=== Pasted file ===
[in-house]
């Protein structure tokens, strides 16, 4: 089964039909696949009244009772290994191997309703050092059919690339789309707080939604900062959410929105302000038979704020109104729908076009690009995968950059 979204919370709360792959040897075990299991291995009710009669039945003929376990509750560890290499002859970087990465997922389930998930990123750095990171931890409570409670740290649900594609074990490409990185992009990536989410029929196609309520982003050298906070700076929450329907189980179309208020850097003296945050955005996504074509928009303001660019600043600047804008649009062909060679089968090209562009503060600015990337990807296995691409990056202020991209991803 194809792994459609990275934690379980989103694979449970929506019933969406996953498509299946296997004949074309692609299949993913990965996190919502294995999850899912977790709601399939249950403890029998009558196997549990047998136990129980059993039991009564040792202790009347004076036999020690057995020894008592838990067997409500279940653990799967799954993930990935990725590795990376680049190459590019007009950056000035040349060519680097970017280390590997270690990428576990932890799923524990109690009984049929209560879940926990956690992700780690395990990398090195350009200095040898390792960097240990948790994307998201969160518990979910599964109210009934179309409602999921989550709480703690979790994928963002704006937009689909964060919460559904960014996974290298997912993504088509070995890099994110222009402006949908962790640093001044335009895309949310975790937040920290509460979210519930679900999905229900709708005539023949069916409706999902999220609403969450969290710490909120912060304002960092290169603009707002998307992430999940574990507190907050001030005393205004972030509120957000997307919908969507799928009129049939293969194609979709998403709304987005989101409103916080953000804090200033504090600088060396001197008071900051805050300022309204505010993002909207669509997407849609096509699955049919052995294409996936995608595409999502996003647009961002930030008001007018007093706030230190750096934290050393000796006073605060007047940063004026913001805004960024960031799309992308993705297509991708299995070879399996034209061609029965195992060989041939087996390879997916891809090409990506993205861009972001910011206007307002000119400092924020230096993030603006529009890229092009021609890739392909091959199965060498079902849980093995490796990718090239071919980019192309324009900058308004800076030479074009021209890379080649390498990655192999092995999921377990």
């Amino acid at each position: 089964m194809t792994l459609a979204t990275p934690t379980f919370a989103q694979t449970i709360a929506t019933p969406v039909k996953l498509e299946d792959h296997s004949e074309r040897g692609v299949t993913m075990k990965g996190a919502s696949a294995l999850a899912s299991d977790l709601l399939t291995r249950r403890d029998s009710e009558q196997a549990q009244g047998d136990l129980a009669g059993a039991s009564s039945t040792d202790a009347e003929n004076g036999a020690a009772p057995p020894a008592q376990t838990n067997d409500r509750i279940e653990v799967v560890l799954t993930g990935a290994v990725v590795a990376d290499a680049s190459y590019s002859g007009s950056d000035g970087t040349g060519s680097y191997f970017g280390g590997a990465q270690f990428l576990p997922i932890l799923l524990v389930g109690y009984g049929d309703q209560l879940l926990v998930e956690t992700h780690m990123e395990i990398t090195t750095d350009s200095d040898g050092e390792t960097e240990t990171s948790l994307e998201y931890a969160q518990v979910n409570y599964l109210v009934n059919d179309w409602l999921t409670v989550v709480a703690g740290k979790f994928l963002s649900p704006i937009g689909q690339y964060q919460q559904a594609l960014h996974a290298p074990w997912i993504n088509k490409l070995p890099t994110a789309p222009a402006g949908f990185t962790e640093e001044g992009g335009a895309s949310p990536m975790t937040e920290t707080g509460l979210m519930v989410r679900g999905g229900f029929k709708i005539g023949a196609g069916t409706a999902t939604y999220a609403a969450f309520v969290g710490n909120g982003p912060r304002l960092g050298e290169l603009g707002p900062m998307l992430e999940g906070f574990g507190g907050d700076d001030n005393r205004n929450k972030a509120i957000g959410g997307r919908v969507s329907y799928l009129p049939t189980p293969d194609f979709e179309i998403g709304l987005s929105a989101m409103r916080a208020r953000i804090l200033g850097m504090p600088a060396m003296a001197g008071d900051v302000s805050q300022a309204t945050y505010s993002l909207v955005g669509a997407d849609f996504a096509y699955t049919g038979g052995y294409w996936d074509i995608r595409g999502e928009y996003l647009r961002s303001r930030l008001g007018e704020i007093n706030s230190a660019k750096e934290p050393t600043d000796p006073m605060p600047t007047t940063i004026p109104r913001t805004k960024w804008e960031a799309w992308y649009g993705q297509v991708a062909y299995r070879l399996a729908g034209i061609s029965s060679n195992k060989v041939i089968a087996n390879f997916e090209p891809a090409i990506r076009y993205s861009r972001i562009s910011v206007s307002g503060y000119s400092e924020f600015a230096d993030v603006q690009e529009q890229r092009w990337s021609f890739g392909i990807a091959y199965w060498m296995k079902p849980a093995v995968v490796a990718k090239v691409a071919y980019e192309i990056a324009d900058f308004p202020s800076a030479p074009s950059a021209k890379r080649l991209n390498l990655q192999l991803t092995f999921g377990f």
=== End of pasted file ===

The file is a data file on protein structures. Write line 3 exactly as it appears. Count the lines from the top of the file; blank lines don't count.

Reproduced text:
């Amino acid at each position: 089964m194809t792994l459609a979204t990275p934690t379980f919370a989103q694979t449970i709360a929506t019933p969406v039909k996953l498509e299946d792959h296997s004949e074309r040897g692609v299949t993913m075990k990965g996190a919502s696949a294995l999850a899912s299991d977790l709601l399939t291995r249950r403890d029998s009710e009558q196997a549990q009244g047998d136990l129980a009669g059993a039991s009564s039945t040792d202790a009347e003929n004076g036999a020690a009772p057995p020894a008592q376990t838990n067997d409500r509750i279940e653990v799967v560890l799954t993930g990935a290994v990725v590795a990376d290499a680049s190459y590019s002859g007009s950056d000035g970087t040349g060519s680097y191997f970017g280390g590997a990465q270690f990428l576990p997922i932890l799923l524990v389930g109690y009984g049929d309703q209560l879940l926990v998930e956690t992700h780690m990123e395990i990398t090195t750095d350009s200095d040898g050092e390792t960097e240990t990171s948790l994307e998201y931890a969160q518990v979910n409570y599964l109210v009934n059919d179309w409602l999921t409670v989550v709480a703690g740290k979790f994928l963002s649900p704006i937009g689909q690339y964060q919460q559904a594609l960014h996974a290298p074990w997912i993504n088509k490409l070995p890099t994110a789309p222009a402006g949908f990185t962790e640093e001044g992009g335009a895309s949310p990536m975790t937040e920290t707080g509460l979210m519930v989410r679900g999905g229900f029929k709708i005539g023949a196609g069916t409706a999902t939604y999220a609403a969450f309520v969290g710490n909120g982003p912060r304002l960092g050298e290169l603009g707002p900062m998307l992430e999940g906070f574990g507190g907050d700076d001030n005393r205004n929450k972030a509120i957000g959410g997307r919908v969507s329907y799928l009129p049939t189980p293969d194609f979709e179309i998403g709304l987005s929105a989101m409103r916080a208020r953000i804090l200033g850097m504090p600088a060396m003296a001197g008071d900051v302000s805050q300022a309204t945050y505010s993002l909207v955005g669509a997407d849609f996504a096509y699955t049919g038979g052995y294409w996936d074509i995608r595409g999502e928009y996003l647009r961002s303001r930030l008001g007018e704020i007093n706030s230190a660019k750096e934290p050393t600043d000796p006073m605060p600047t007047t940063i004026p109104r913001t805004k960024w804008e960031a799309w992308y649009g993705q297509v991708a062909y299995r070879l399996a729908g034209i061609s029965s060679n195992k060989v041939i089968a087996n390879f997916e090209p891809a090409i990506r076009y993205s861009r972001i562009s910011v206007s307002g503060y000119s400092e924020f600015a230096d993030v603006q690009e529009q890229r092009w990337s021609f890739g392909i990807a091959y199965w060498m296995k079902p849980a093995v995968v490796a990718k090239v691409a071919y980019e192309i990056a324009d900058f308004p202020s800076a030479p074009s950059a021209k890379r080649l991209n390498l990655q192999l991803t092995f999921g377990f």